Element 118 disappears two years after it was discovered

Retraction Paper
- [PDF][Archived]

LLNL Papers on 115

UCRL-CONF-217831
Chemical Identification of Dubnium as a Decay Product of Element 115

UCRL-PROC-224777
Chemical Identification of a Long-Lived Isotope of Dubnium, a Descendant of Element 115

LLNL-TR-400991
New Fragment Separation Technology for Superheavy Element Research


« Last Edit: December 02, 2011, 05:37:22 PM by zorgon »

Offline zorgon

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Re: Bob Lazar Library
« Reply #33 on: December 12, 2011, 07:55:38 PM »
Physicist Robert Lazar Sentencing in Nevada court 1990

Quote
Never before seen footage of the sentencing of Physicist Robert Lazar in a Nevada court in 1999. Listen carefully to the judge's comments regarding this case. Most interesting.

[youtube]oV5gOKbakT8[/youtube]

Offline Pimander

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Re: Bob Lazar Library
« Reply #34 on: January 08, 2012, 03:40:10 PM »
Bob Lazar's Disappearing Credentials

This is part of George Knapp's report on the case.  This clip is relevant to the controversy regarding Bob's credentials.  If anyone has the whole video that would be cool.

Quote
George Knapp and Bob Lazar briefly discuss Bob's missing school and employment records. Two specific places which claimed to have no information or records of any Robert Lazar were the Los Alamos National Laboratory and EG&G
SOURCE:

[youtube]-vNMmB70y4Q[/youtube]
« Last Edit: January 08, 2012, 03:43:55 PM by Pimander »

Offline zorgon

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Re: Bob Lazar Library
« Reply #35 on: February 17, 2013, 02:36:11 AM »
Bob Lazar & Area 51/S4

Uploaded on Feb 12, 2012 by wwwunitednuclear


Bob Lazar, United Nuclear Scientific's CEO, recounts his experience at Area 51/S4 in the late 1980s.

[youtube]Ghqp-7LkEyM[/youtube]


Offline zorgon

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Re: Bob Lazar Library
« Reply #36 on: February 17, 2013, 02:46:16 AM »
Desert Blast News Clips

Uploaded on Apr 17, 2011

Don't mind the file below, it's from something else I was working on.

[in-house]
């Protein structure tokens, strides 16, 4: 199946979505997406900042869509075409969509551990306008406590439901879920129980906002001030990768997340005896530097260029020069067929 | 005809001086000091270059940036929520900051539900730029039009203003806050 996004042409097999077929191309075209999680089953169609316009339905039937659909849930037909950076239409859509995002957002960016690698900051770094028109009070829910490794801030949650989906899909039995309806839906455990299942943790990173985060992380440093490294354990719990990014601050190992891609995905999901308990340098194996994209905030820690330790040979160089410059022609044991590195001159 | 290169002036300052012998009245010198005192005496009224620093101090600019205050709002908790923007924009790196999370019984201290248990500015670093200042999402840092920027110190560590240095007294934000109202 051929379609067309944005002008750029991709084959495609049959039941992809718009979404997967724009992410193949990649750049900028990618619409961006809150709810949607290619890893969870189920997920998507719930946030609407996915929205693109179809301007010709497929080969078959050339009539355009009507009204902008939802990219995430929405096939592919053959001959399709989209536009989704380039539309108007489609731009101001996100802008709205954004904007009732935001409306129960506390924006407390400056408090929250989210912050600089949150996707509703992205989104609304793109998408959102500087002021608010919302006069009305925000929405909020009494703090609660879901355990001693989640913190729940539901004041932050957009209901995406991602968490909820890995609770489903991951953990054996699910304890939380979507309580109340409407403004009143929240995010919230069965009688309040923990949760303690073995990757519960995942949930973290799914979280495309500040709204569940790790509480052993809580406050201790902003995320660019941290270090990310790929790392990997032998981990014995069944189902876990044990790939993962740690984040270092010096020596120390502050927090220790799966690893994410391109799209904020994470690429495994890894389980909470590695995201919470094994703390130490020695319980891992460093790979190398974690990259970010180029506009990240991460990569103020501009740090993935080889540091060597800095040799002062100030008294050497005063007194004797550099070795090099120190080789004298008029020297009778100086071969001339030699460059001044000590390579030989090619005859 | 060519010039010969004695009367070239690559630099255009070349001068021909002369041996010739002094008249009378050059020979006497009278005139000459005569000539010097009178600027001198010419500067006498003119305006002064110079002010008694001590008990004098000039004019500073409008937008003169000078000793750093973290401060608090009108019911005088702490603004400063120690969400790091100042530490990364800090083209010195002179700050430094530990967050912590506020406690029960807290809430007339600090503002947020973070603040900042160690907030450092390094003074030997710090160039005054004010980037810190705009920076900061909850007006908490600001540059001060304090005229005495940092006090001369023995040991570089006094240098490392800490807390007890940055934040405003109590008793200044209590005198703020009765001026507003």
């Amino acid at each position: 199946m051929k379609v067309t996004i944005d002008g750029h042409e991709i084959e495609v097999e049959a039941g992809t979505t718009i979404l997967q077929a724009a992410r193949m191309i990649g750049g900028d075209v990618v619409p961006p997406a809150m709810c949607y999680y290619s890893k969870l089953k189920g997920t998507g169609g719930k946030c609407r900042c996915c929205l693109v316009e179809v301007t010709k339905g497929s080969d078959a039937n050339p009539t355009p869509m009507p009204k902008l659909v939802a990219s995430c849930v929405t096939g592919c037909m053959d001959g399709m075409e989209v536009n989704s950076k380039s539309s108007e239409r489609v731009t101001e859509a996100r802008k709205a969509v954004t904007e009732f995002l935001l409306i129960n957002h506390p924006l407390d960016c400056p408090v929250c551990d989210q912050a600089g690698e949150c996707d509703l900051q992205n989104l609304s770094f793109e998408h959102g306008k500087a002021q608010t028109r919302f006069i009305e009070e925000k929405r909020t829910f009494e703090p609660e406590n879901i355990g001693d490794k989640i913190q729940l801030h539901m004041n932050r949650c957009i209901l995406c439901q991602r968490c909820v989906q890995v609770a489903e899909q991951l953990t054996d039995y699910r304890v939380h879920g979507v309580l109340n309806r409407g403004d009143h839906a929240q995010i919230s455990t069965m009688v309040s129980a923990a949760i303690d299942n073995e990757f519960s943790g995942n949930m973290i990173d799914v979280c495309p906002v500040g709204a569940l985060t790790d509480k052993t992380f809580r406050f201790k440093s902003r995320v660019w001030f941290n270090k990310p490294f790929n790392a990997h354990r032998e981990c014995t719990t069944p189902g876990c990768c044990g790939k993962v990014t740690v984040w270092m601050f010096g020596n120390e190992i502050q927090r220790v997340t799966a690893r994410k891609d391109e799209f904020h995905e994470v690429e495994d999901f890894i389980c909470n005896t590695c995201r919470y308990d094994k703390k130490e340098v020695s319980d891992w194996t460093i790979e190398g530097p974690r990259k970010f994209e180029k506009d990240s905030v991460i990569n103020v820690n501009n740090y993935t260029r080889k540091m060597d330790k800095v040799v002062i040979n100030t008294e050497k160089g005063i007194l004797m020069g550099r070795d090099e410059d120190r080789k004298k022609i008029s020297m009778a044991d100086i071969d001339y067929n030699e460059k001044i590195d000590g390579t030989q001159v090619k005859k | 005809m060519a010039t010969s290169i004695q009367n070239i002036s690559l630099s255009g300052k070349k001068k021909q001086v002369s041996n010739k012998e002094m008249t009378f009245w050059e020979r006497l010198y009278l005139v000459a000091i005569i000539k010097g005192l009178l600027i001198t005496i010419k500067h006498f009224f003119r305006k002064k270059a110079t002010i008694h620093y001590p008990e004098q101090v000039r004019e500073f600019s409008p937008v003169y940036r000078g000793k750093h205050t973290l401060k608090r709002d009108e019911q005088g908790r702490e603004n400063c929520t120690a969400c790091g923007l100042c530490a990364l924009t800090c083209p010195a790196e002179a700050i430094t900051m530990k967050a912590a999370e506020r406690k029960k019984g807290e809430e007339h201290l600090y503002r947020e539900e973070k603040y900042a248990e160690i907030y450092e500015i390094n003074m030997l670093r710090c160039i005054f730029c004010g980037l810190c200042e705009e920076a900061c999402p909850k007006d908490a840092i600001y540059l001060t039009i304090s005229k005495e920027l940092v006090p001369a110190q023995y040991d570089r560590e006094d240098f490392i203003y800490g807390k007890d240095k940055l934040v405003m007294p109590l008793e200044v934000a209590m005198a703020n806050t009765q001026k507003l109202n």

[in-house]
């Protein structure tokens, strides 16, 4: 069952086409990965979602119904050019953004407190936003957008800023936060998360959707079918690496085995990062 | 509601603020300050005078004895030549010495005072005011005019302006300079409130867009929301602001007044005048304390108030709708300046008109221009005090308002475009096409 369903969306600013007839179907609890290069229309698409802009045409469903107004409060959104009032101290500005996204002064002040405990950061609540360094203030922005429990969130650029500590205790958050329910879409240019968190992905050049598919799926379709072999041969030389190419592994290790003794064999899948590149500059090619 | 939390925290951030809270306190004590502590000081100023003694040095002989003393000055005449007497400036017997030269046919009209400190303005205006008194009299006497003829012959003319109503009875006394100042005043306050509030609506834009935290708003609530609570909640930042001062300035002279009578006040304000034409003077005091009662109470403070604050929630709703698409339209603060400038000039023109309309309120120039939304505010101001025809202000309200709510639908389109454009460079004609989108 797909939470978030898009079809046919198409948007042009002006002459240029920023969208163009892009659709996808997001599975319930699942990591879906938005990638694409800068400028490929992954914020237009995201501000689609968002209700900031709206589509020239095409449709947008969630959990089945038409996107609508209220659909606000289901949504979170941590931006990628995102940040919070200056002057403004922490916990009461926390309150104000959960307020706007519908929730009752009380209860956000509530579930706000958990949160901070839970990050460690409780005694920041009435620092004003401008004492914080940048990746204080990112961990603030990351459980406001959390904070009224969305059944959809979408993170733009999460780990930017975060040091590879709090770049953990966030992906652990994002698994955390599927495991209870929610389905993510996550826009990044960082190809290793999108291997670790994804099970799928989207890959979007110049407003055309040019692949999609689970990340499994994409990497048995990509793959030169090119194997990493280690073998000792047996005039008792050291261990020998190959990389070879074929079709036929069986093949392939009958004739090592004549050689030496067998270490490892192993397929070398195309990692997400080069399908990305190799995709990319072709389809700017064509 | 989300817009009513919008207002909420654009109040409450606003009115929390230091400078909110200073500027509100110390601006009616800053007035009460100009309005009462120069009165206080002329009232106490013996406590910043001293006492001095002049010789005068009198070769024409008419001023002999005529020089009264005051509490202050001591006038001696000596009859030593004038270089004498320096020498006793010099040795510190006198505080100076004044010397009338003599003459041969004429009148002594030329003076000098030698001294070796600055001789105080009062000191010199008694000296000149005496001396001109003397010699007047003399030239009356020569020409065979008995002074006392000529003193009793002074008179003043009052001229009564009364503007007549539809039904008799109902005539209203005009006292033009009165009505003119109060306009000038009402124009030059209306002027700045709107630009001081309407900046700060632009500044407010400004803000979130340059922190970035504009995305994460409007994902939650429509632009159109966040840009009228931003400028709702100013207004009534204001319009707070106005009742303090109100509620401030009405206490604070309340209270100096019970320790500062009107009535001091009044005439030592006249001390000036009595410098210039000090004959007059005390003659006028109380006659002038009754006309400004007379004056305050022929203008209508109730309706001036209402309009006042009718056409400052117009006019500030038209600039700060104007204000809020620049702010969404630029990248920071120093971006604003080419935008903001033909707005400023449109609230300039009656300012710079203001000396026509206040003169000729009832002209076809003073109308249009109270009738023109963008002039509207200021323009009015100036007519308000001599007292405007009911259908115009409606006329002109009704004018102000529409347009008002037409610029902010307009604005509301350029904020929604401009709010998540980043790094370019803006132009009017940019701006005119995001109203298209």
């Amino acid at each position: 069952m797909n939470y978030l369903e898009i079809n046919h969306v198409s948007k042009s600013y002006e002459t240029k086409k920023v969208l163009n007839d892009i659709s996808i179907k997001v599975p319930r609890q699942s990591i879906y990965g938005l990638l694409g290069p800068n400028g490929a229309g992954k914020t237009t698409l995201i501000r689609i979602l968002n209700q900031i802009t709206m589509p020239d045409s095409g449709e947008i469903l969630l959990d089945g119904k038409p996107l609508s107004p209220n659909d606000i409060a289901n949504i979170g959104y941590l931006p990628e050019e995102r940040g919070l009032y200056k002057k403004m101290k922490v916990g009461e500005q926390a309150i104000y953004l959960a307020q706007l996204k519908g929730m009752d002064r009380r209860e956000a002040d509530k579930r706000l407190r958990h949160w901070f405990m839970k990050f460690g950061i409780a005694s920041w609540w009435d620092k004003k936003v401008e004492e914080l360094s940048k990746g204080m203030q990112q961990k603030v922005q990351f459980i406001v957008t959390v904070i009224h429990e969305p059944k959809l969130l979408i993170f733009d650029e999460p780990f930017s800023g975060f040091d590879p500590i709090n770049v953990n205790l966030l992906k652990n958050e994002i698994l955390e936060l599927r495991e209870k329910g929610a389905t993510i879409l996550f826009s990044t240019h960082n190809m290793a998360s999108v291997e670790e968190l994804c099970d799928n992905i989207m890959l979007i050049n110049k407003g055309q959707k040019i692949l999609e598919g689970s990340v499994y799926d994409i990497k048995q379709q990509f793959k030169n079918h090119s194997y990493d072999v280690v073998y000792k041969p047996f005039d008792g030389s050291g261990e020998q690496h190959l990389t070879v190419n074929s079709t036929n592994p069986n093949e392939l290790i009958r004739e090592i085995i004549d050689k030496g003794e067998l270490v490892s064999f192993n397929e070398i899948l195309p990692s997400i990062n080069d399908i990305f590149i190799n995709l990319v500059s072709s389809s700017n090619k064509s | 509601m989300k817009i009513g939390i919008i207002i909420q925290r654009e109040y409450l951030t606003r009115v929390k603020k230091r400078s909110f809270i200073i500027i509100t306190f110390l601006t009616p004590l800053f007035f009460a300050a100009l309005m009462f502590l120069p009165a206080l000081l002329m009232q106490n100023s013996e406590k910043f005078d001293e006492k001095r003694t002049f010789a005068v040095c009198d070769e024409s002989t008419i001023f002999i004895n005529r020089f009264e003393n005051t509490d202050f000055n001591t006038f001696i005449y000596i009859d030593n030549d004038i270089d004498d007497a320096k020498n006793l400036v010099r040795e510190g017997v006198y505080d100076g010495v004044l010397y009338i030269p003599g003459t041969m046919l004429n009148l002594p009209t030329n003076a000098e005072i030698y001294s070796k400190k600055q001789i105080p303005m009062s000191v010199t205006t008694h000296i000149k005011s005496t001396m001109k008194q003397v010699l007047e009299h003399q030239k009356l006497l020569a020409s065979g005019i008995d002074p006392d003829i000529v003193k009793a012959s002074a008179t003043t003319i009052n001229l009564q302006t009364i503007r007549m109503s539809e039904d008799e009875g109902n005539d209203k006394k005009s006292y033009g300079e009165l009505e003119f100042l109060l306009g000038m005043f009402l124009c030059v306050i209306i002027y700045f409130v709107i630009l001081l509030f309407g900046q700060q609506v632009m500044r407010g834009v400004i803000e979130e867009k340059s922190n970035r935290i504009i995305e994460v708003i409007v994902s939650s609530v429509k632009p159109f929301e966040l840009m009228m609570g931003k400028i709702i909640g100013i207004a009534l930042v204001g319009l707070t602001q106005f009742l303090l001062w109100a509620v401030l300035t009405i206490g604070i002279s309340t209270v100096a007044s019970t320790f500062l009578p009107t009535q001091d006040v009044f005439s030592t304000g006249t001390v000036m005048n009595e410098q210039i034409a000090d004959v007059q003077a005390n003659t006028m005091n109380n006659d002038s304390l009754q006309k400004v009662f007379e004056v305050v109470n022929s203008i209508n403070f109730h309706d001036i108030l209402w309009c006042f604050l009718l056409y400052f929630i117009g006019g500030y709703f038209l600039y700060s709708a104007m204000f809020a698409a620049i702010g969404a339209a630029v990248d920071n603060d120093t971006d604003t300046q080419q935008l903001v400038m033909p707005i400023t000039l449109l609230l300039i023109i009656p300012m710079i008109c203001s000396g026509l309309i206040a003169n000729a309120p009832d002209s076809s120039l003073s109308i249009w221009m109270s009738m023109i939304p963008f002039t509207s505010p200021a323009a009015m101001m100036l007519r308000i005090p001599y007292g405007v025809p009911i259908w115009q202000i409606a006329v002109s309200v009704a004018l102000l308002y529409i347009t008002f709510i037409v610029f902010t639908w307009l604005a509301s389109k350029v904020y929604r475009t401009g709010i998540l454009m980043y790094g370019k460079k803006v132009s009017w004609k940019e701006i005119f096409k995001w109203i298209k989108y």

A couple CBS news clips from United Nuclear's annual pyrotechnic event known as 'Desert Blast' - held in Las Vegas, Nevada for 13 years. Before the emails start, let me first say - Yes, Desert Blast will return in 2012 - it will now be held in Michigan. That's all the info available at the moment. If you're interested in being considered for an invitation, please send an email to: sales@unitednuclear.com and tell us about yourself (professional experience, talents, etc.) and what you can possibly contribute to the event.

[youtube]FZ5y3pLos-g[/youtube]

Offline zorgon

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Re: Bob Lazar Library
« Reply #37 on: February 17, 2013, 02:55:01 AM »
Jet Car vs Corvette Race

Uploaded on Apr 17, 2011

Shot in the early 1980's this is Bob Lazar racing his Jet Car against his friend Rick in his 1982 Corvette. To be fair, the Corvette was given an 1/8 mile head start before the Jet Car launched.
The video is unstable - the cameraman is filming the race hanging out the Corvette's moon roof...


[youtube]HINu6qBYkTs[/youtube]

Offline zorgon

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Re: Bob Lazar Library
« Reply #38 on: February 17, 2013, 02:59:59 AM »
Homebuilt Jet Engine Go-Kart

 Uploaded on Apr 19, 2011

Video shot in the early 1990s, this is a Homebuilt Jet Engine, fabricated from just sheet metal & tubing. There are no moving parts, nothing to replace or wear out. It runs on Propane so there is no need for fuel pumps or any complex support equipment. It starts with a pushbutton igniter. The engines have been used on Go-Karts, Boats, Ultralight Aircraft, Gliders and bicycles. The original designer of the engine was Eugene Gluhareff, a close friend of Bob Lazar's. The plans available are Bob's modified version that produces about 20 pounds more thrust than Eugene's original design. The plans are 1:1 in scale, over 12 feet long. You can simply lay them on top of your sheet metal and start cutting out the parts. You must be a decent welder and skilled at working with metal in general to build this engine. A great metal shop project. Recommended for experienced/advanced builders.